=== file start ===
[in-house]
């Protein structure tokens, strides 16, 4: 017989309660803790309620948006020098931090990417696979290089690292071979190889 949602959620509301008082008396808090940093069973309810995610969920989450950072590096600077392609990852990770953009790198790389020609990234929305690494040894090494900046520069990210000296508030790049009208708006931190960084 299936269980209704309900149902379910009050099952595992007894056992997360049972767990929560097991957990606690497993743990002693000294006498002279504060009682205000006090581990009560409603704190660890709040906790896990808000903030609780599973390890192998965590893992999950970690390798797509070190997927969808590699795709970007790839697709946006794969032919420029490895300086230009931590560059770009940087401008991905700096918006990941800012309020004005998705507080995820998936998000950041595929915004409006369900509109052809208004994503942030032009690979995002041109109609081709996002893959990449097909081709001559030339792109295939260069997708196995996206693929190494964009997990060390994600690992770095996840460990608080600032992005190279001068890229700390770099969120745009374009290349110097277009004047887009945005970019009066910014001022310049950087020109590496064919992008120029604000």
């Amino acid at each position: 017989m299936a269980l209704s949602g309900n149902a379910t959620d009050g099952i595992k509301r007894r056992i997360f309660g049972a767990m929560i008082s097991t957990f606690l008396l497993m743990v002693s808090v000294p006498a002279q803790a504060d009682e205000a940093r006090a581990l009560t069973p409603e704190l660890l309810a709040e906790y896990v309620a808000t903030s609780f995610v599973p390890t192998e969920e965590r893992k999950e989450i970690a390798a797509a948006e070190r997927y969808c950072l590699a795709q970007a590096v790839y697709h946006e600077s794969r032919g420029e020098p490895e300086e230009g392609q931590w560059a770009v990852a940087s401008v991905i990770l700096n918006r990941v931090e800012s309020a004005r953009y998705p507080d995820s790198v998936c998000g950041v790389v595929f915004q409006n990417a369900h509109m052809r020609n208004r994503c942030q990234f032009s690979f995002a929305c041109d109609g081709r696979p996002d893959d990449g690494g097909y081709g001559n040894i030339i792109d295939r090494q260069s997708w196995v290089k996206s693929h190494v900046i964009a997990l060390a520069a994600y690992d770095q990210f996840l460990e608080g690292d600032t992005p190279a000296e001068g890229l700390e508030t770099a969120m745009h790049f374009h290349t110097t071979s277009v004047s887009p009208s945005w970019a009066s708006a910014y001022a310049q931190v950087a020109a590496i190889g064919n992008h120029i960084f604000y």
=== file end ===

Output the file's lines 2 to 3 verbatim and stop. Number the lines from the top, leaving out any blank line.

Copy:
């Protein structure tokens, strides 16, 4: 017989309660803790309620948006020098931090990417696979290089690292071979190889 949602959620509301008082008396808090940093069973309810995610969920989450950072590096600077392609990852990770953009790198790389020609990234929305690494040894090494900046520069990210000296508030790049009208708006931190960084 299936269980209704309900149902379910009050099952595992007894056992997360049972767990929560097991957990606690497993743990002693000294006498002279504060009682205000006090581990009560409603704190660890709040906790896990808000903030609780599973390890192998965590893992999950970690390798797509070190997927969808590699795709970007790839697709946006794969032919420029490895300086230009931590560059770009940087401008991905700096918006990941800012309020004005998705507080995820998936998000950041595929915004409006369900509109052809208004994503942030032009690979995002041109109609081709996002893959990449097909081709001559030339792109295939260069997708196995996206693929190494964009997990060390994600690992770095996840460990608080600032992005190279001068890229700390770099969120745009374009290349110097277009004047887009945005970019009066910014001022310049950087020109590496064919992008120029604000």
């Amino acid at each position: 017989m299936a269980l209704s949602g309900n149902a379910t959620d009050g099952i595992k509301r007894r056992i997360f309660g049972a767990m929560i008082s097991t957990f606690l008396l497993m743990v002693s808090v000294p006498a002279q803790a504060d009682e205000a940093r006090a581990l009560t069973p409603e704190l660890l309810a709040e906790y896990v309620a808000t903030s609780f995610v599973p390890t192998e969920e965590r893992k999950e989450i970690a390798a797509a948006e070190r997927y969808c950072l590699a795709q970007a590096v790839y697709h946006e600077s794969r032919g420029e020098p490895e300086e230009g392609q931590w560059a770009v990852a940087s401008v991905i990770l700096n918006r990941v931090e800012s309020a004005r953009y998705p507080d995820s790198v998936c998000g950041v790389v595929f915004q409006n990417a369900h509109m052809r020609n208004r994503c942030q990234f032009s690979f995002a929305c041109d109609g081709r696979p996002d893959d990449g690494g097909y081709g001559n040894i030339i792109d295939r090494q260069s997708w196995v290089k996206s693929h190494v900046i964009a997990l060390a520069a994600y690992d770095q990210f996840l460990e608080g690292d600032t992005p190279a000296e001068g890229l700390e508030t770099a969120m745009h790049f374009h290349t110097t071979s277009v004047s887009p009208s945005w970019a009066s708006a910014y001022a310049q931190v950087a020109a590496i190889g064919n992008h120029i960084f604000y």